Louis punched the elevator call button a second time. The elevator came about three seconds later.

"I'll go down with you," Supergirl said as they stepped inside. "I'll give them an interview. There's usually a cab out front. Take it."

The elevator reached the ground floor and let them out. There was a side door to the parking garage. Out front, through the glass doors, she could see the cameras, the stakeouts.

"Officer," Supergirl said to one of the guards at the door, "there's a cab in the drive. Could you please snag it for my friends?"

Like most of Metropolis's finest, he would have done anything for her. Sketching her a salute, he went by that side corridor toward the parking garage.

"Are you going to get that lady's dog?" Jenny asked. She knew how she would feel if no one was around to take care of Leroy. "I could do it."

"Run the lot on the front sidewalk a chase, you would." Supergirl grinned at the thought of all the reporters outside chasing Jenny to an old woman's apartment. "And you a cat lover at that. Leroy wouldn't like it if you came home smelling of dog. No, I'll do it. I'll call Bev." Bev was the head of Vets Anonymous, that did just one thing: take care of animals in a crisis. She had no doubt that Bev already had a list. She'd see if Mildred Harper's elderly poodle, Muffin, was on Bev's list, and if not, she'd get into that apartment.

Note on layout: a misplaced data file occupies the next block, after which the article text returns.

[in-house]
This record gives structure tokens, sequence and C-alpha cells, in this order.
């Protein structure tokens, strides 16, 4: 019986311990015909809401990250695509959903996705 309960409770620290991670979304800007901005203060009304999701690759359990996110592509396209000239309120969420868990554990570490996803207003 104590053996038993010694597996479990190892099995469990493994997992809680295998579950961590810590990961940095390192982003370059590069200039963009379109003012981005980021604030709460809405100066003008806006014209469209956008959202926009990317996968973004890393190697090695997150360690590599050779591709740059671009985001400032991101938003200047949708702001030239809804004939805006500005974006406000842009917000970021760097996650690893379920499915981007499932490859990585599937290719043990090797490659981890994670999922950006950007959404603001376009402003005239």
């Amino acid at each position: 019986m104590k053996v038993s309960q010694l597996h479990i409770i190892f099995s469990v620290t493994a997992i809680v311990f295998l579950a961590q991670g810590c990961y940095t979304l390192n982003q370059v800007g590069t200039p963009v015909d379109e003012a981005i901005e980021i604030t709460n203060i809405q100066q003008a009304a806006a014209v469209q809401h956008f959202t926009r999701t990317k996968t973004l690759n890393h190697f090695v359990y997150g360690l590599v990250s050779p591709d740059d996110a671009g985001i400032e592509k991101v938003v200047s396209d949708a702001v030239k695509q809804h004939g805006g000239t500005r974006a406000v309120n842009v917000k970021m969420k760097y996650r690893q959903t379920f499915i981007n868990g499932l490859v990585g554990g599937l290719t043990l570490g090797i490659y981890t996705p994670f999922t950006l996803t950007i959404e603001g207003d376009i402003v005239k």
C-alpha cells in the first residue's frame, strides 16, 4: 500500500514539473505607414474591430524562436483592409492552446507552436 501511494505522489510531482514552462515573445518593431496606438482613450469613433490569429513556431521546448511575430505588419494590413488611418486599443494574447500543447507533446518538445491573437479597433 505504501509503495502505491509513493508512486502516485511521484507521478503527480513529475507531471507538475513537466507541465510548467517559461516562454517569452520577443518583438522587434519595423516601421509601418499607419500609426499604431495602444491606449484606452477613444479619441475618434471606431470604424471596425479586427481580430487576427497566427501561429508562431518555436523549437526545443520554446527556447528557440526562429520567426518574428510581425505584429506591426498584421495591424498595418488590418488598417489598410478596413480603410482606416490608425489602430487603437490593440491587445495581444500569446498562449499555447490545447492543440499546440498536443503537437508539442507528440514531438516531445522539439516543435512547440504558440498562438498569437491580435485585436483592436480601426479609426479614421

She'd get the other patients' requests to John, at Family Services, and doors would open and phones would ring until human needs were met as well as volunteers could meet them.

Something else was nibbling at the edges of Supergirl's mind. Something nibbling at the edges of Claire's mind.

She turned to Louis. "Ms. Kent mentioned something about a controversy when they were building the hotel. Something about the roof or something. Do you remember anything about it, Mr. Lane?"